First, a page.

We, aka consumers, aren’t so gung-ho when it comes to sharing our personal information with the places we shop…or are we?
I think it’s true that we all have privacy concerns but when it comes to giving up that precious info to save a few bucks, it seems that many consumers (me included) have no problem with it. According to a recent study shared by TechRepublic that was conducted by YouGov and 7 (a customer experience company), almost half (43%) of more than 1,000 consumers surveyed said they had no problem offering up their personal “deets” to a company in order to save money with promotions or through discounts. The study also found that 39% of them would share their information if it meant receiving better customer service and resolving problems faster.
So what type of info were consumers prepared to share to save $$? All of us seem to be willing to share our email, age, location, interests and previous purchases, no matter what age group! Fascinating, right? Clearly consumers like to be targeted when there’s something to be gained.
Another trend that I’m seeing is that millennials in general (my son being a quintessential millennial) are more willing to share data than anyone else. In this particular study, they were slightly more willing, coming in at 49%. Not surprising, GenXer’s came in second, with 44% of them willing to share their data for deals or better service. Baby boomers came in last at 38%. Younger generations are basically born with a device as an extension of their arms, so it makes sense to me that sharing personal information would seem more natural to them.
On the flip side, consumers reacted negatively to unsolicited personalized messages sent with the intention of getting the recipient to share data. So if they didn’t ask for it, then don’t personalize it. That’s the clear message here. It becomes borderline creepy.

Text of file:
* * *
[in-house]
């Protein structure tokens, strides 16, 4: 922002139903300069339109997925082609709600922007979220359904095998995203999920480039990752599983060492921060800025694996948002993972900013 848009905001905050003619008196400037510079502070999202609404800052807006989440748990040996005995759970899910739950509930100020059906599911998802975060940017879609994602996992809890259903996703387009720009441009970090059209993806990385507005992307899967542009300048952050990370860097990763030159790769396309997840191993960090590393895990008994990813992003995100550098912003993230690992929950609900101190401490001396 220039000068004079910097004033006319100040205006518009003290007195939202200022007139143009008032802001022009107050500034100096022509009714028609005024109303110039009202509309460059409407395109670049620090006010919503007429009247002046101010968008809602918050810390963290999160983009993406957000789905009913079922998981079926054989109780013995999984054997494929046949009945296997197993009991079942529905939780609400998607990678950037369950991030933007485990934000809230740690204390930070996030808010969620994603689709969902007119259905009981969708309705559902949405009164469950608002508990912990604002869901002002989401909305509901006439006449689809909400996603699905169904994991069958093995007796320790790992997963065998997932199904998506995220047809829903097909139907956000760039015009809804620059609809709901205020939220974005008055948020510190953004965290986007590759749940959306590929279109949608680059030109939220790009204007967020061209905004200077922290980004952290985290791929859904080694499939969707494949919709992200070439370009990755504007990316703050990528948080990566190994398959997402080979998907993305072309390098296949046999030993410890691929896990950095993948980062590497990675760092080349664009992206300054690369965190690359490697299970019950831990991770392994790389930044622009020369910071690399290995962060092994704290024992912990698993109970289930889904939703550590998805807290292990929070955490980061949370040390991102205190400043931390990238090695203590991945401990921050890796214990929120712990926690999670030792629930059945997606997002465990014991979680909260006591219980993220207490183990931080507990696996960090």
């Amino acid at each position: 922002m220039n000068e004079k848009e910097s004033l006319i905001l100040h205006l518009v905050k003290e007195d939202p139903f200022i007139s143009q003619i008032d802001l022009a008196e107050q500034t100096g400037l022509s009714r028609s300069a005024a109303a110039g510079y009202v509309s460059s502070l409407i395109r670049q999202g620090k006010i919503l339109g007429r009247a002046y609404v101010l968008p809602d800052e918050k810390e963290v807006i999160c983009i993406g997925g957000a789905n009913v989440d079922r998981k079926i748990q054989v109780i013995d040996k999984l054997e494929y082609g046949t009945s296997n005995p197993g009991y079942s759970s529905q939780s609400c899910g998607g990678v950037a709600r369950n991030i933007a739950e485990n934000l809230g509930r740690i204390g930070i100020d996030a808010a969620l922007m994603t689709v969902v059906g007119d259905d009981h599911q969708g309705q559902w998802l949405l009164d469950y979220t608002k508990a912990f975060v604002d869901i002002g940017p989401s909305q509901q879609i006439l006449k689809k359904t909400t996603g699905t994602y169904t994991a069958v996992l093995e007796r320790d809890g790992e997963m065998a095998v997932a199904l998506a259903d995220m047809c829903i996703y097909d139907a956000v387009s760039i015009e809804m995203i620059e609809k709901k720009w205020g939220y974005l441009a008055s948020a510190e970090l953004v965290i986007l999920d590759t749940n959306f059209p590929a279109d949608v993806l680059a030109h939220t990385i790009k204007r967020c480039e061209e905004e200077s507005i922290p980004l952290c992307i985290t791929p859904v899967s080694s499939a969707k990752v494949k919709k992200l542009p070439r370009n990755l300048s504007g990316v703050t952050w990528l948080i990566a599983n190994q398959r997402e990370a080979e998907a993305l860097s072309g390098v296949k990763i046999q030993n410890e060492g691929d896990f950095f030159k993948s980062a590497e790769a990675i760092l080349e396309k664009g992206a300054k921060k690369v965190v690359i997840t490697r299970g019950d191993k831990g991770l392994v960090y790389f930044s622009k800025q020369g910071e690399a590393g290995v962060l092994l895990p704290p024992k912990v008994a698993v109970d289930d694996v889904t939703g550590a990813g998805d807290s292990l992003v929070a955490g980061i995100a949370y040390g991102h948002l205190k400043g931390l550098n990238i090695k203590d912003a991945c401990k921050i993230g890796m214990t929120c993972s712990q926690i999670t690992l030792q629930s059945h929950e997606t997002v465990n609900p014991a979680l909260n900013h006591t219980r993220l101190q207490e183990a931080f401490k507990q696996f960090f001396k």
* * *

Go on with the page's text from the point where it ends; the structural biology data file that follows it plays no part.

If the communication is relevant, consumers embrace the personalization. Why does this matter to me? It is what we do here @AGS! However I digress. The flip side is that off-target or irrelevant messages were a major cause of aggravation for 29% of those surveyed above. Marketers walk a fine line between personalization and frustration – as you never want to annoy potential customers.
Scott Horn, CMO of 7 says, “If used correctly, consumer data can play a valuable role in improving the customer experience, but this information should be used wisely to avoid alienating customers.
This is where I think a great loyalty program can help! These valued customers who sign up want to hear from your company, and you already have really good data on them. I talked about how to start a loyalty program in my last blog. With these programs, you have plenty of opportunities to engage with your consumers and send as many personalized communications as you want (don’t get carried away). And, if you are doing it right, you’ll ask customers how often they want to hear from you.
The takeaway here: If you’re going to ask customers to pony up their personal data, be prepared to use it to offer them a better experience to keep them satisfied. And, just as important, ensure that their data is well guarded.